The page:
Pitching could be better, too. There's also a cursor to represent where your pitch will go. This also, however, feels a little odd. Although it isn't as sensitive as the batting cursor, it actually disappears after you input the the pitch, and then comes back almost before the ball gets to the plate. If it were there the whole time, it would help the batter find where the ball's going. But that still wouldn't prove too useful - special pitches like curveballs make the cursor itself move just before the ball's in the zone. It's really, really frustrating for the batter.

Fielding is okay, but it's nothing special, and it can be a little bothersome. When the ball is hit into the outfield, a marker appears on the field showing where it's going to land, as most baseball games do. From here you can have your fielders run over to collect the ball before throwing it. Unfortunately, you are often just moving people aimlessly because you can't actually see where they are until they come rather close to the ball. You would think the camera would pan out to give you a better viewing area, right? Another annoying element pops up here and there: your fielder will be standing right on the mark where the ball will land, just waiting for it to come down, and somehow miss completely. How bothersome!

So, the gameplay isn't too hot. At least the graphics in the game are pretty good. Every player seems well modeled and even has a fairly similar face to their real-life counterpart. Animation is, for the most part, quite smooth and fluent. There are a few jolts here and there to be found, but nothing that's really too bad. Stadiums also look good, with lots of detail in their architecture. There are cool little movie screens in the background that show replays and such. The game certainly doesn't look bad.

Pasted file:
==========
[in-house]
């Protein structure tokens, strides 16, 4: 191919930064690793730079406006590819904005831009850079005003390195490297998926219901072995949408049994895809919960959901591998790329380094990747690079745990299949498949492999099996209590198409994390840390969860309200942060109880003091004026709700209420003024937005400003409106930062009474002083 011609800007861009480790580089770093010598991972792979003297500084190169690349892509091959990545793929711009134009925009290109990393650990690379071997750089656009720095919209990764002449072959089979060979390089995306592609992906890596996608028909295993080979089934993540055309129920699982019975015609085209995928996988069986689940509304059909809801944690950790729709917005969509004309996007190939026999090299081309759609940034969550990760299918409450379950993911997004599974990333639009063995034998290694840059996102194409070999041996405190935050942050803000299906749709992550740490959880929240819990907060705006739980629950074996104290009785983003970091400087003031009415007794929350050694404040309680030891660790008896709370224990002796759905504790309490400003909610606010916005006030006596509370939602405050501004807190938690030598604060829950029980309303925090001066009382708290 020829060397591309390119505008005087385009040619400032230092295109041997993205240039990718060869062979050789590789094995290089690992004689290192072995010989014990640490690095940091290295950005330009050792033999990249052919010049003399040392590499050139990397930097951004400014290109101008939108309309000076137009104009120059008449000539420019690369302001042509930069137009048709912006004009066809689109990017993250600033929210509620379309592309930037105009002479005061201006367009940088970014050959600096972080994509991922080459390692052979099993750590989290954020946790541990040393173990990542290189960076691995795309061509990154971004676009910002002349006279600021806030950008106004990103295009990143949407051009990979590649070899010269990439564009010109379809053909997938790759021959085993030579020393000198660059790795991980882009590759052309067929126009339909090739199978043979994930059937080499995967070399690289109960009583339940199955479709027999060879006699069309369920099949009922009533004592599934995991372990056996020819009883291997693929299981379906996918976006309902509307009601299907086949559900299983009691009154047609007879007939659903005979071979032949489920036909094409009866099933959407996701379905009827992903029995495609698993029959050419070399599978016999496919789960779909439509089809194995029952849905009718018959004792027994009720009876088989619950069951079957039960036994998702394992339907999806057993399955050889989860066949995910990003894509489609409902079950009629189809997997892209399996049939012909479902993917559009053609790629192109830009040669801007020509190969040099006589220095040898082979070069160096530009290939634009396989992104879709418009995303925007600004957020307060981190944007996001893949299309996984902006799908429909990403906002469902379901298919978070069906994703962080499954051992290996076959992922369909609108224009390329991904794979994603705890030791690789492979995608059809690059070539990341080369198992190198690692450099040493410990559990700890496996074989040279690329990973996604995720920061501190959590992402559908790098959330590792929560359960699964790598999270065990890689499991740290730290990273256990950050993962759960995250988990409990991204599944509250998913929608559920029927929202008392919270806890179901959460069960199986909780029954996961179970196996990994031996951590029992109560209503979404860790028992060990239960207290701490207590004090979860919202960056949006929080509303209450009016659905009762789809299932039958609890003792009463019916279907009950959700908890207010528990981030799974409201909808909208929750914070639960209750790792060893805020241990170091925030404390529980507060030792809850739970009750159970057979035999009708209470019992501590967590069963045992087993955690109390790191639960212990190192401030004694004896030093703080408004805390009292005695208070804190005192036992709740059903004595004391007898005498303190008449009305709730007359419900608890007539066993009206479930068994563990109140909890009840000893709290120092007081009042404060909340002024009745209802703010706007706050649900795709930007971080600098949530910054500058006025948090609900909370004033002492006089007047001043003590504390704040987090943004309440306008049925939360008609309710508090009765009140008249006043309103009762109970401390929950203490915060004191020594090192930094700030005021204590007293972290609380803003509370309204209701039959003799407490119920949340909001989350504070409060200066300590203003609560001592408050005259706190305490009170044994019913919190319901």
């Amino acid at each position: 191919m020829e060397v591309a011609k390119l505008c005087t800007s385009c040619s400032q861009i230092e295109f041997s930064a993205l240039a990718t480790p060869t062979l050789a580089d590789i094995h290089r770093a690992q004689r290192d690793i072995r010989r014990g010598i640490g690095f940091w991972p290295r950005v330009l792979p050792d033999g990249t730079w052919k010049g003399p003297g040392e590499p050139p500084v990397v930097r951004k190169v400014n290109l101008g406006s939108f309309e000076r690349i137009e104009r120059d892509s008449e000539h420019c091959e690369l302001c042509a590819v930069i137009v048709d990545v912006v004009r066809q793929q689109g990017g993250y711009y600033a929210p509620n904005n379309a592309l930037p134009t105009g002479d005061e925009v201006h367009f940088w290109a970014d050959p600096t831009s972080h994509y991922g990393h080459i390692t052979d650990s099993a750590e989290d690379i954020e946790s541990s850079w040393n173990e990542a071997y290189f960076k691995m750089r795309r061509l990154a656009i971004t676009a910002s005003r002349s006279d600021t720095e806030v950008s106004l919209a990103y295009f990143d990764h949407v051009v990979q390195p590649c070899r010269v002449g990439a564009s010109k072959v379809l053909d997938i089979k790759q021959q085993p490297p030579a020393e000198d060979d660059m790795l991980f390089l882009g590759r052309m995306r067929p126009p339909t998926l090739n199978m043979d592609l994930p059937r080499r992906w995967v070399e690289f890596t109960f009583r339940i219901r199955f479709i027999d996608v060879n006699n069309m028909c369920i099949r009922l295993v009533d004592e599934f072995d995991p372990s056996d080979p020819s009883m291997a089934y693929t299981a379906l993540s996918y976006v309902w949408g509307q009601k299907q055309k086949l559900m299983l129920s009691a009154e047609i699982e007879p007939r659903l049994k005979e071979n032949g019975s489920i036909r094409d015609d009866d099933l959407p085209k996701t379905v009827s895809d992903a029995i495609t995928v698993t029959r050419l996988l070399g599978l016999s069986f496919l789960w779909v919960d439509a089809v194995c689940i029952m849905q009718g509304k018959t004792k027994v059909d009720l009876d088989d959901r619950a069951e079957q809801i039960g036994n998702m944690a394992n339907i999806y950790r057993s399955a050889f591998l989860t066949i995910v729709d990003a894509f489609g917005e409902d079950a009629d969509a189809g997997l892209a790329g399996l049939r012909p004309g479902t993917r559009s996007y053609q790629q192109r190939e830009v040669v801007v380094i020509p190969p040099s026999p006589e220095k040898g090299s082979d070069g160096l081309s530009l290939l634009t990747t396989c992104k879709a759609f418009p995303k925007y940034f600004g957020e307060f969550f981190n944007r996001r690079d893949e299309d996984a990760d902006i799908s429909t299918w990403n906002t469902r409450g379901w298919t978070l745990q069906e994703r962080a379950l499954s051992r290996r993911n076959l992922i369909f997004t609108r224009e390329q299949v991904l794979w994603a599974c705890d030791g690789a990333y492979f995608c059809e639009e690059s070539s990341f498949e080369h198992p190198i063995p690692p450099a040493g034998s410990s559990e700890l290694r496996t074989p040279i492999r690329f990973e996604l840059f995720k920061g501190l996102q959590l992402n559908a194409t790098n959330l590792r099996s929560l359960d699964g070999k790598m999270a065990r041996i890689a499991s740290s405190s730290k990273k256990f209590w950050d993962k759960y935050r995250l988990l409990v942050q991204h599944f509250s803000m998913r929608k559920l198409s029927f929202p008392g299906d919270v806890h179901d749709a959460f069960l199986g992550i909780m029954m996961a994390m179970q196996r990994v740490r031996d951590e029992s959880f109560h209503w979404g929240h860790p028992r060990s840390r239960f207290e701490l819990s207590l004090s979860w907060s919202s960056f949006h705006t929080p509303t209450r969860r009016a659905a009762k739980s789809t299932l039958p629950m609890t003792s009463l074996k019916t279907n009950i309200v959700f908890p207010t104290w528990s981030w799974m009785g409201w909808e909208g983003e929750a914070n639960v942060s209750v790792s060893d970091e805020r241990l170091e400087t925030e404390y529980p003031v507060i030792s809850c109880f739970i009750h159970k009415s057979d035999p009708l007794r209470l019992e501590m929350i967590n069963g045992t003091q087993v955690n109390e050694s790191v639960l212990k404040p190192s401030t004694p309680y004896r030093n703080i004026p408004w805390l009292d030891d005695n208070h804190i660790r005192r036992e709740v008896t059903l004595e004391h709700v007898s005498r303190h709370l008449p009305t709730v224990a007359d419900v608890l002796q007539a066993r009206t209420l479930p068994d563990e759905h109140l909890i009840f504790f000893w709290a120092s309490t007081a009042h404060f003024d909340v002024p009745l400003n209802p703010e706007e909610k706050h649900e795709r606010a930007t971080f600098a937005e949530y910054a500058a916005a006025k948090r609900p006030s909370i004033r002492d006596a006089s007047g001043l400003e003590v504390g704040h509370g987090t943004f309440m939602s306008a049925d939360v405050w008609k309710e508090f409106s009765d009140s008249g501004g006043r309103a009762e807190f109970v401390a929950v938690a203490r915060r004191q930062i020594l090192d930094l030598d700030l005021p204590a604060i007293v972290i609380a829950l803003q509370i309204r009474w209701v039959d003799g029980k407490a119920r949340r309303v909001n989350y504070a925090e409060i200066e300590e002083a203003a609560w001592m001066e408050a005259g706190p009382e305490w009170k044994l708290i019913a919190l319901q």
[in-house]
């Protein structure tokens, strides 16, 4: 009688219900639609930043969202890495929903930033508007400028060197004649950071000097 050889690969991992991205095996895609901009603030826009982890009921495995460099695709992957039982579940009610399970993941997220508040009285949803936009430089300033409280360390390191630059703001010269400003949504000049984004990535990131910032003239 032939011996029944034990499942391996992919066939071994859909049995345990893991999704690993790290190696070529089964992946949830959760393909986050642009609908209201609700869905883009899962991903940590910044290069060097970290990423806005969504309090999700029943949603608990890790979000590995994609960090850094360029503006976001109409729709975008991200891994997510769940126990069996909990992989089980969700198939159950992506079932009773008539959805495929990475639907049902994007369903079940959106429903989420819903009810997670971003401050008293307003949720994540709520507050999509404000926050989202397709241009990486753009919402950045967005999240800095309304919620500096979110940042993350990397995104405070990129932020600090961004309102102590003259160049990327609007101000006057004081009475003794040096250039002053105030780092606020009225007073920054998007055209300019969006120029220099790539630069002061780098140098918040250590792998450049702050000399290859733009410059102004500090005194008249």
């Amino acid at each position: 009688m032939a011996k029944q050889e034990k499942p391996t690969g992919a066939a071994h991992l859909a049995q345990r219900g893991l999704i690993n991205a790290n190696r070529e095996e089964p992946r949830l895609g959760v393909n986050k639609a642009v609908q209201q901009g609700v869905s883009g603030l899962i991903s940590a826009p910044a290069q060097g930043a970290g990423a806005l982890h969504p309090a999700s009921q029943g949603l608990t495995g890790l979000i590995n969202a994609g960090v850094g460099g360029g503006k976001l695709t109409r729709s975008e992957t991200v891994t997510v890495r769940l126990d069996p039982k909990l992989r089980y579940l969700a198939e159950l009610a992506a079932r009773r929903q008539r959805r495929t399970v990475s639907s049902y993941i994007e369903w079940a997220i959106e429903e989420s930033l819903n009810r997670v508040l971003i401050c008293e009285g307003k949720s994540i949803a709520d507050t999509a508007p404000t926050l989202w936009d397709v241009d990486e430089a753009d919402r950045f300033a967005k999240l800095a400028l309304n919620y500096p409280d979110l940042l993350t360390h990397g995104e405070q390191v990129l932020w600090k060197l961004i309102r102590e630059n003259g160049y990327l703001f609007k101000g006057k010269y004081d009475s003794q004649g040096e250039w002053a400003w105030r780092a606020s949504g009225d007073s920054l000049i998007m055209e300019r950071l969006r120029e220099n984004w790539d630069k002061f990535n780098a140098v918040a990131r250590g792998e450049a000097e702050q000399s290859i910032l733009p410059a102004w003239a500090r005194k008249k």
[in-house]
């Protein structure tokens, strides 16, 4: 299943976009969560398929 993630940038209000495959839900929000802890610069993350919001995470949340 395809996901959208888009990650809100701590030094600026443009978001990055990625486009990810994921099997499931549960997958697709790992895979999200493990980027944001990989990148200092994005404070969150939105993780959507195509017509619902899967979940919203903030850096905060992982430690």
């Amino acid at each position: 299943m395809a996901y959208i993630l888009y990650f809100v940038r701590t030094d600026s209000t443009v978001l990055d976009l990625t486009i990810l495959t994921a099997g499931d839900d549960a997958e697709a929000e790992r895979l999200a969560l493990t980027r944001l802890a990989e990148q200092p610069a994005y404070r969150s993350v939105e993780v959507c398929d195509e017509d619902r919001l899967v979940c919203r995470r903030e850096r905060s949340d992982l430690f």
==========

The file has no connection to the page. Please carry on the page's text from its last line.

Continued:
Sound is fine, too. Although there's the nice background music in the main menu, there's no real background music during the game. There are, of course, lots of sound effects. Many batters come up to bat with a little musical clip, but the same ones are played over and over far too much. Commentators are sometimes introducing players or noting something about a play. Occasionally, they have something interesting to say, but after awhile you start hearing the same things over. The crowd does sound really good, though, with real excitement in the later innings, and an eruption of applause when the home team makes a good play. The sound of a bat cracking against a ball (when you do manage to make a hit) sounds really nice, too. All in all, the sound may not be perfect, but it's by no means terrible.

All-Star Baseball 2004 would be a fantastic game, with all of its features, extras, and slick presentation, if it weren't for the terribly lackluster gameplay. Pitching and batting are ridiculously difficult; it's extremely hard to score a run. Fielding can be a real problem, too, so the computer will no doubt be kicking your ass the majority of the time. Granted, if you manage to enjoy the batting, ASB 2004 is a top-notch title. For the majority of us, however, ASB will remain a frustrating game with a lot of wasted potential. It's a real shame, too.

Score: 6.5/10